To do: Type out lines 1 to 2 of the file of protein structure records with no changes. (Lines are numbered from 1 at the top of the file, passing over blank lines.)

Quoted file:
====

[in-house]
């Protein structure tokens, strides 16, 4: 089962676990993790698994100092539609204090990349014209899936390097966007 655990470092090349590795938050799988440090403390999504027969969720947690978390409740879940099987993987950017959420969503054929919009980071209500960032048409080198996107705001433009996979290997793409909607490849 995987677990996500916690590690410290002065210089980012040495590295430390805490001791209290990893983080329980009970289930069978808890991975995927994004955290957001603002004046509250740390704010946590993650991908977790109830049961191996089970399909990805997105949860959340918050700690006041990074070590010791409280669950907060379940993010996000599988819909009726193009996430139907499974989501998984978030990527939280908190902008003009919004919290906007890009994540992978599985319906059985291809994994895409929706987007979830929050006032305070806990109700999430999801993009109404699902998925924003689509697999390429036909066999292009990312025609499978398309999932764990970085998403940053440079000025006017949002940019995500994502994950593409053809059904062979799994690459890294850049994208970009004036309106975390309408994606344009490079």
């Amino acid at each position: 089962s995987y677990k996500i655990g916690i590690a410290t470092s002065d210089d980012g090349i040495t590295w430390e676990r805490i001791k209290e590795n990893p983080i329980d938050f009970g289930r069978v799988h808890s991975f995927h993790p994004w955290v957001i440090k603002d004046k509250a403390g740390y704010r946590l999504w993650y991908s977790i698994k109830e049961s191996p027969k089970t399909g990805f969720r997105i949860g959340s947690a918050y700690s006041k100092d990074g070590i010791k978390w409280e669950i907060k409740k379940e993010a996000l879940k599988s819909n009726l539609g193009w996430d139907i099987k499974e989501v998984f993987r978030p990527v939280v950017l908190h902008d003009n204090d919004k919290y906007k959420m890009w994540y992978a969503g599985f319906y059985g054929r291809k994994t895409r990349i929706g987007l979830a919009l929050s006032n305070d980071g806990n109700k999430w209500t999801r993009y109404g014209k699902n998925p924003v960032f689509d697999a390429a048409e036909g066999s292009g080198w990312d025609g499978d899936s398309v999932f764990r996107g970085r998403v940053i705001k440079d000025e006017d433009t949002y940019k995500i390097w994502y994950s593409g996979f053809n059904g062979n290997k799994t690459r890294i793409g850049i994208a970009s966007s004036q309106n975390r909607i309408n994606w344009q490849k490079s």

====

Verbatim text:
[in-house]
């Protein structure tokens, strides 16, 4: 089962676990993790698994100092539609204090990349014209899936390097966007 655990470092090349590795938050799988440090403390999504027969969720947690978390409740879940099987993987950017959420969503054929919009980071209500960032048409080198996107705001433009996979290997793409909607490849 995987677990996500916690590690410290002065210089980012040495590295430390805490001791209290990893983080329980009970289930069978808890991975995927994004955290957001603002004046509250740390704010946590993650991908977790109830049961191996089970399909990805997105949860959340918050700690006041990074070590010791409280669950907060379940993010996000599988819909009726193009996430139907499974989501998984978030990527939280908190902008003009919004919290906007890009994540992978599985319906059985291809994994895409929706987007979830929050006032305070806990109700999430999801993009109404699902998925924003689509697999390429036909066999292009990312025609499978398309999932764990970085998403940053440079000025006017949002940019995500994502994950593409053809059904062979799994690459890294850049994208970009004036309106975390309408994606344009490079």